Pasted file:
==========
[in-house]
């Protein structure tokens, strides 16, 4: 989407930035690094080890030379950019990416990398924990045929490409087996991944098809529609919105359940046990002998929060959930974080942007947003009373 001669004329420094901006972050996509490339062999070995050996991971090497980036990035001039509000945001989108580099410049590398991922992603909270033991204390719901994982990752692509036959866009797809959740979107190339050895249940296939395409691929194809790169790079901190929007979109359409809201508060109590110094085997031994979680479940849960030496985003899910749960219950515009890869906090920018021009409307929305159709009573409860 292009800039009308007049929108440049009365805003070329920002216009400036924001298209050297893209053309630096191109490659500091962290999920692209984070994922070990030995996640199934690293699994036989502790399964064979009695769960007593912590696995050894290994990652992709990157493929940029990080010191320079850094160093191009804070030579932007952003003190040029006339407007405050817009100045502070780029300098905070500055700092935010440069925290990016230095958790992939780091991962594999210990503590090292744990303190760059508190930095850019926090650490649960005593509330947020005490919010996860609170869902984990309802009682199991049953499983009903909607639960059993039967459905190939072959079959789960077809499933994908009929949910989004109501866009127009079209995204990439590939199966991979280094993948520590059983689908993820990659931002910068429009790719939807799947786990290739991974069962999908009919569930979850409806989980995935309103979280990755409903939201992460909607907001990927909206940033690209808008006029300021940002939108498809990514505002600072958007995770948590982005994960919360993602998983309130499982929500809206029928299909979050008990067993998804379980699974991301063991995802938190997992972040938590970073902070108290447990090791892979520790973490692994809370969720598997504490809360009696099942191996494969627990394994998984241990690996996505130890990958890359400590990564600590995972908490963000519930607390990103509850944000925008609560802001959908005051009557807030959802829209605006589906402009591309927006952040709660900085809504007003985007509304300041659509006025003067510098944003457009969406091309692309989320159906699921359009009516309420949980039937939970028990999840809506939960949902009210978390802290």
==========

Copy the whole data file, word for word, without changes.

[in-house]
């Protein structure tokens, strides 16, 4: 989407930035690094080890030379950019990416990398924990045929490409087996991944098809529609919105359940046990002998929060959930974080942007947003009373 001669004329420094901006972050996509490339062999070995050996991971090497980036990035001039509000945001989108580099410049590398991922992603909270033991204390719901994982990752692509036959866009797809959740979107190339050895249940296939395409691929194809790169790079901190929007979109359409809201508060109590110094085997031994979680479940849960030496985003899910749960219950515009890869906090920018021009409307929305159709009573409860 292009800039009308007049929108440049009365805003070329920002216009400036924001298209050297893209053309630096191109490659500091962290999920692209984070994922070990030995996640199934690293699994036989502790399964064979009695769960007593912590696995050894290994990652992709990157493929940029990080010191320079850094160093191009804070030579932007952003003190040029006339407007405050817009100045502070780029300098905070500055700092935010440069925290990016230095958790992939780091991962594999210990503590090292744990303190760059508190930095850019926090650490649960005593509330947020005490919010996860609170869902984990309802009682199991049953499983009903909607639960059993039967459905190939072959079959789960077809499933994908009929949910989004109501866009127009079209995204990439590939199966991979280094993948520590059983689908993820990659931002910068429009790719939807799947786990290739991974069962999908009919569930979850409806989980995935309103979280990755409903939201992460909607907001990927909206940033690209808008006029300021940002939108498809990514505002600072958007995770948590982005994960919360993602998983309130499982929500809206029928299909979050008990067993998804379980699974991301063991995802938190997992972040938590970073902070108290447990090791892979520790973490692994809370969720598997504490809360009696099942191996494969627990394994998984241990690996996505130890990958890359400590990564600590995972908490963000519930607390990103509850944000925008609560802001959908005051009557807030959802829209605006589906402009591309927006952040709660900085809504007003985007509304300041659509006025003067510098944003457009969406091309692309989320159906699921359009009516309420949980039937939970028990999840809506939960949902009210978390802290």